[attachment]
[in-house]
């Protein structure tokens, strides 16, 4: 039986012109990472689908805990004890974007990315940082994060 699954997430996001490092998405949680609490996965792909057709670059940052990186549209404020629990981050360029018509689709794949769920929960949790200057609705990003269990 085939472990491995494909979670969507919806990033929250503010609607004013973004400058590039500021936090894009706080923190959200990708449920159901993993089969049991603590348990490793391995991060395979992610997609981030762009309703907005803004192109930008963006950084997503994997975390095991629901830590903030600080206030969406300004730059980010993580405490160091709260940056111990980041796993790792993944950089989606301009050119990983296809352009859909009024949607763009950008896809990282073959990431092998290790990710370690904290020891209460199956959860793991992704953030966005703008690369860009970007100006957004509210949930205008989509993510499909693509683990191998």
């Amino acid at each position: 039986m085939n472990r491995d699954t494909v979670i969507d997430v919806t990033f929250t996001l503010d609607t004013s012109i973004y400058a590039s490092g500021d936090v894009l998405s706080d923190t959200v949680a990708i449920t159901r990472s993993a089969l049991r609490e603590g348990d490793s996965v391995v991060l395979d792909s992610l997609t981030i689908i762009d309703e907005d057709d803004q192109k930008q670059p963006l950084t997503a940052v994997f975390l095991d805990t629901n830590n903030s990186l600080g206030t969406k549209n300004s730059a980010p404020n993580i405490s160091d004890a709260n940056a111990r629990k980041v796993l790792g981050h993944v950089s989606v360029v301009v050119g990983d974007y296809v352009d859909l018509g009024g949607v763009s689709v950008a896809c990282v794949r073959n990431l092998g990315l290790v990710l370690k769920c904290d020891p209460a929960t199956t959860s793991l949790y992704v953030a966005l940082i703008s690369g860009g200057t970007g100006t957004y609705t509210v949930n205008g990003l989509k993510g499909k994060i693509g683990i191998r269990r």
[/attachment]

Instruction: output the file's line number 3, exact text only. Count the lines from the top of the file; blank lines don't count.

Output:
């Amino acid at each position: 039986m085939n472990r491995d699954t494909v979670i969507d997430v919806t990033f929250t996001l503010d609607t004013s012109i973004y400058a590039s490092g500021d936090v894009l998405s706080d923190t959200v949680a990708i449920t159901r990472s993993a089969l049991r609490e603590g348990d490793s996965v391995v991060l395979d792909s992610l997609t981030i689908i762009d309703e907005d057709d803004q192109k930008q670059p963006l950084t997503a940052v994997f975390l095991d805990t629901n830590n903030s990186l600080g206030t969406k549209n300004s730059a980010p404020n993580i405490s160091d004890a709260n940056a111990r629990k980041v796993l790792g981050h993944v950089s989606v360029v301009v050119g990983d974007y296809v352009d859909l018509g009024g949607v763009s689709v950008a896809c990282v794949r073959n990431l092998g990315l290790v990710l370690k769920c904290d020891p209460a929960t199956t959860s793991l949790y992704v953030a966005l940082i703008s690369g860009g200057t970007g100006t957004y609705t509210v949930n205008g990003l989509k993510g499909k994060i693509g683990i191998r269990r």